Securities Act of 1933 & Securities Exchange Act of 1934 remain the law
While Ripple Labs intends to spend a billion dollars in marketing to avoid compliance, Securities Act of 1933 & Securities Exchange Act of 1934 remain the law. Unfair competition from unregistered securities promotes widespread delinquency.
Great Depression started in 1929 featuring similar bubble conditions as we experience in 2022. During almost a century, rules and regulations on securities registration and disclosure facilitated a robust framework for the uninterrupted bull market we grew accostumed to.
Market agents became proficient on abusing of loopholes present in Securities Act of 1933 & Securities Exchange Act of 1934, until a narrative of obsolence was sufficiently deployed to justify breaking the law at all times. Lack of transparency entails widespread scam.
Crypto asset securities must be registered at the Securities Exchange Commission. Names and addresses of core team members must be readily available. Detailed accounting statements regarding use of funds deposited by investors must no longer be secret. It's fair law.
Updated legislation regarding securities and commodities may address tangential amenities brought for by technological advances. However, timelessness in current Securities Act of 1933 & Securities Exchange Act of 1934 must be as protected as the U.S. Constitution.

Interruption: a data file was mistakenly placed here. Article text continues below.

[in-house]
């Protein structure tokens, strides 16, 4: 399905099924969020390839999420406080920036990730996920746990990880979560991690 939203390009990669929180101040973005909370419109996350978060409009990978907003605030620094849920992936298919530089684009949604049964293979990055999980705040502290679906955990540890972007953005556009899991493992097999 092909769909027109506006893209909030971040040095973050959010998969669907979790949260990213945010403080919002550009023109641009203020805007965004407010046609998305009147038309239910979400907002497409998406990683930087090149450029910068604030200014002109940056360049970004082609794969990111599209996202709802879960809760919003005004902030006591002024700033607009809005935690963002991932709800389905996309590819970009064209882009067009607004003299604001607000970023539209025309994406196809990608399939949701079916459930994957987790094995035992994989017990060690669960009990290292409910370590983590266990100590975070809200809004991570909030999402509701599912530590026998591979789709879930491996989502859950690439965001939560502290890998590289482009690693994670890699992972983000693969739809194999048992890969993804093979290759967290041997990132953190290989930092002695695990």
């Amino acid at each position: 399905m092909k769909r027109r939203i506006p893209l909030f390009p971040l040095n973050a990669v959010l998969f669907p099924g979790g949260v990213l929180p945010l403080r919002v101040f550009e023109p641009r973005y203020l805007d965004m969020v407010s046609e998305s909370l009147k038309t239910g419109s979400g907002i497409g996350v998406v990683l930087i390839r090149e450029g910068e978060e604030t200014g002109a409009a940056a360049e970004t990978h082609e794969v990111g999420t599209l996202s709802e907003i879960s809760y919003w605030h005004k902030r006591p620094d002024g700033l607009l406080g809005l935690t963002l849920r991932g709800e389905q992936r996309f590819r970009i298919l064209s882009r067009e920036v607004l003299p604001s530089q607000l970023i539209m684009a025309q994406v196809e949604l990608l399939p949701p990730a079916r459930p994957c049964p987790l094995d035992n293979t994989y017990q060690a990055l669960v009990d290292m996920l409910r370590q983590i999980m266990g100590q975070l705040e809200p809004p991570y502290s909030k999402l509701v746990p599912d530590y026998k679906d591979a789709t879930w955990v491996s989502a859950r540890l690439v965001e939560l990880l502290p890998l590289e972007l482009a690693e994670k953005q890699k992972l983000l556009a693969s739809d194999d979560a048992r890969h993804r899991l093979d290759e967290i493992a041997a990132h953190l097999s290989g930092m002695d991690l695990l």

Crypto asset securities promoters might envision a planet devoid of rule of law. Pretending that blockchain transactions are immune to anti money laundering or counterterrorism efforts favors malicious actors. We must defend our right to sue whoever steals hard earned property.
No crypto asset securities promoter is establishing a rigorous program to investigate massive fraud. Scammed consumers are dismissed as not having done their own research. Refusal to disclose details on business practices is grounds for us to broadly distrust ponzi promoters.
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